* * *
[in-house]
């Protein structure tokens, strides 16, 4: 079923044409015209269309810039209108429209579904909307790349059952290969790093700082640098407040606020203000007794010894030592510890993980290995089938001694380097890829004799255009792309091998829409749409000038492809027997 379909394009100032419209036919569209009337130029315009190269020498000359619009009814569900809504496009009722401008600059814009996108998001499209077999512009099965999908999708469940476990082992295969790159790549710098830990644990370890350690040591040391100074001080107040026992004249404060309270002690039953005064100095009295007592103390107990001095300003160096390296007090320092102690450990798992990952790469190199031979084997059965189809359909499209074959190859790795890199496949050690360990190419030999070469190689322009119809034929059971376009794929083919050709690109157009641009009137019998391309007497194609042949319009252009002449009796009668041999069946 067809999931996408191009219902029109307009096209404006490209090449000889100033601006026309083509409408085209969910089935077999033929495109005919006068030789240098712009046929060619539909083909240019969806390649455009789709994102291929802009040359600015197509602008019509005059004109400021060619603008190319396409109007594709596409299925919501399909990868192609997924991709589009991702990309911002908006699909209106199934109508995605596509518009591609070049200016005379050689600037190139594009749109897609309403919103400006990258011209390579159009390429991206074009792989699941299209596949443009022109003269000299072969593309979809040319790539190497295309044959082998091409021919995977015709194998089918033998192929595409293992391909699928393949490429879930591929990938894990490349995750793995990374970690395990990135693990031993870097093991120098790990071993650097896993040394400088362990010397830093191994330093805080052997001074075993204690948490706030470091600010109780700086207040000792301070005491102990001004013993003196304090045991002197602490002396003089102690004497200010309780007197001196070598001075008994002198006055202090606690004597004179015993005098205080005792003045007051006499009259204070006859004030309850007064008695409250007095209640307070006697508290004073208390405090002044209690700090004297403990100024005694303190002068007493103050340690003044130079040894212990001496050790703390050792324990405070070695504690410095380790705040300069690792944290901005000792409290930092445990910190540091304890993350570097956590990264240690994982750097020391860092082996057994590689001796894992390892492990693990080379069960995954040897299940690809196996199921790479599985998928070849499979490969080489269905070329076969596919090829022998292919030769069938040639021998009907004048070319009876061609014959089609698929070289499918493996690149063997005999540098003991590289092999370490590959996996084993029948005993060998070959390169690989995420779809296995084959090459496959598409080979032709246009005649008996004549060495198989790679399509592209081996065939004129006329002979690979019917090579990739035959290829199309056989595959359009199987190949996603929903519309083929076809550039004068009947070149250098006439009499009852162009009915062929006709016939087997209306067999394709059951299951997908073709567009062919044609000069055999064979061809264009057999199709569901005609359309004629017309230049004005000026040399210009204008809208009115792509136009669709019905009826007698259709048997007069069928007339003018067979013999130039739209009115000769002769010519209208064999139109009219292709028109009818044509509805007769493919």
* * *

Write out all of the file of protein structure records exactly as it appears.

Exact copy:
[in-house]
């Protein structure tokens, strides 16, 4: 079923044409015209269309810039209108429209579904909307790349059952290969790093700082640098407040606020203000007794010894030592510890993980290995089938001694380097890829004799255009792309091998829409749409000038492809027997 379909394009100032419209036919569209009337130029315009190269020498000359619009009814569900809504496009009722401008600059814009996108998001499209077999512009099965999908999708469940476990082992295969790159790549710098830990644990370890350690040591040391100074001080107040026992004249404060309270002690039953005064100095009295007592103390107990001095300003160096390296007090320092102690450990798992990952790469190199031979084997059965189809359909499209074959190859790795890199496949050690360990190419030999070469190689322009119809034929059971376009794929083919050709690109157009641009009137019998391309007497194609042949319009252009002449009796009668041999069946 067809999931996408191009219902029109307009096209404006490209090449000889100033601006026309083509409408085209969910089935077999033929495109005919006068030789240098712009046929060619539909083909240019969806390649455009789709994102291929802009040359600015197509602008019509005059004109400021060619603008190319396409109007594709596409299925919501399909990868192609997924991709589009991702990309911002908006699909209106199934109508995605596509518009591609070049200016005379050689600037190139594009749109897609309403919103400006990258011209390579159009390429991206074009792989699941299209596949443009022109003269000299072969593309979809040319790539190497295309044959082998091409021919995977015709194998089918033998192929595409293992391909699928393949490429879930591929990938894990490349995750793995990374970690395990990135693990031993870097093991120098790990071993650097896993040394400088362990010397830093191994330093805080052997001074075993204690948490706030470091600010109780700086207040000792301070005491102990001004013993003196304090045991002197602490002396003089102690004497200010309780007197001196070598001075008994002198006055202090606690004597004179015993005098205080005792003045007051006499009259204070006859004030309850007064008695409250007095209640307070006697508290004073208390405090002044209690700090004297403990100024005694303190002068007493103050340690003044130079040894212990001496050790703390050792324990405070070695504690410095380790705040300069690792944290901005000792409290930092445990910190540091304890993350570097956590990264240690994982750097020391860092082996057994590689001796894992390892492990693990080379069960995954040897299940690809196996199921790479599985998928070849499979490969080489269905070329076969596919090829022998292919030769069938040639021998009907004048070319009876061609014959089609698929070289499918493996690149063997005999540098003991590289092999370490590959996996084993029948005993060998070959390169690989995420779809296995084959090459496959598409080979032709246009005649008996004549060495198989790679399509592209081996065939004129006329002979690979019917090579990739035959290829199309056989595959359009199987190949996603929903519309083929076809550039004068009947070149250098006439009499009852162009009915062929006709016939087997209306067999394709059951299951997908073709567009062919044609000069055999064979061809264009057999199709569901005609359309004629017309230049004005000026040399210009204008809208009115792509136009669709019905009826007698259709048997007069069928007339003018067979013999130039739209009115000769002769010519209208064999139109009219292709028109009818044509509805007769493919």